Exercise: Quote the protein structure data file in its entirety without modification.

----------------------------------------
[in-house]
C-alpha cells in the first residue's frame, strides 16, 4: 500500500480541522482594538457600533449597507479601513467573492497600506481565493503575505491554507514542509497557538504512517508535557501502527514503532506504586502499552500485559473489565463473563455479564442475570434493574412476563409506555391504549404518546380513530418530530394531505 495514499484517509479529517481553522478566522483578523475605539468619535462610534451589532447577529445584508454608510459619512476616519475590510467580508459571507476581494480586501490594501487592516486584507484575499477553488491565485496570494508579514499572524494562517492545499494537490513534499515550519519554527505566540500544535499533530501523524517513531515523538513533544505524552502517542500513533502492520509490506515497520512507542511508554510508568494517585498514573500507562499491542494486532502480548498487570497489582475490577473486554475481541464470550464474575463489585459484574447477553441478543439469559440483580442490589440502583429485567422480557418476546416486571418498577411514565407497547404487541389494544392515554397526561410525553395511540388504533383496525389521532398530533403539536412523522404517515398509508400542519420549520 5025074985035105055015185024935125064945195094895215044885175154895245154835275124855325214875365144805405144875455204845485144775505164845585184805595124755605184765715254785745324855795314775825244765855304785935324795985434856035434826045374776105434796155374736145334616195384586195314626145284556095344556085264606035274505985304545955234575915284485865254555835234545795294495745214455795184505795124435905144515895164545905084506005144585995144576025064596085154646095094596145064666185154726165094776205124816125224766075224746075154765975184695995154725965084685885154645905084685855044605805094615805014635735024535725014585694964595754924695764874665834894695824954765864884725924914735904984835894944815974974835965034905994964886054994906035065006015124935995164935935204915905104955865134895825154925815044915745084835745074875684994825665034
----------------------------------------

[in-house]
C-alpha cells in the first residue's frame, strides 16, 4: 500500500480541522482594538457600533449597507479601513467573492497600506481565493503575505491554507514542509497557538504512517508535557501502527514503532506504586502499552500485559473489565463473563455479564442475570434493574412476563409506555391504549404518546380513530418530530394531505 495514499484517509479529517481553522478566522483578523475605539468619535462610534451589532447577529445584508454608510459619512476616519475590510467580508459571507476581494480586501490594501487592516486584507484575499477553488491565485496570494508579514499572524494562517492545499494537490513534499515550519519554527505566540500544535499533530501523524517513531515523538513533544505524552502517542500513533502492520509490506515497520512507542511508554510508568494517585498514573500507562499491542494486532502480548498487570497489582475490577473486554475481541464470550464474575463489585459484574447477553441478543439469559440483580442490589440502583429485567422480557418476546416486571418498577411514565407497547404487541389494544392515554397526561410525553395511540388504533383496525389521532398530533403539536412523522404517515398509508400542519420549520 5025074985035105055015185024935125064945195094895215044885175154895245154835275124855325214875365144805405144875455204845485144775505164845585184805595124755605184765715254785745324855795314775825244765855304785935324795985434856035434826045374776105434796155374736145334616195384586195314626145284556095344556085264606035274505985304545955234575915284485865254555835234545795294495745214455795184505795124435905144515895164545905084506005144585995144576025064596085154646095094596145064666185154726165094776205124816125224766075224746075154765975184695995154725965084685885154645905084685855044605805094615805014635735024535725014585694964595754924695764874665834894695824954765864884725924914735904984835894944815974974835965034905994964886054994906035065006015124935995164935935204915905104955865134895825154925815044915745084835745074875684994825665034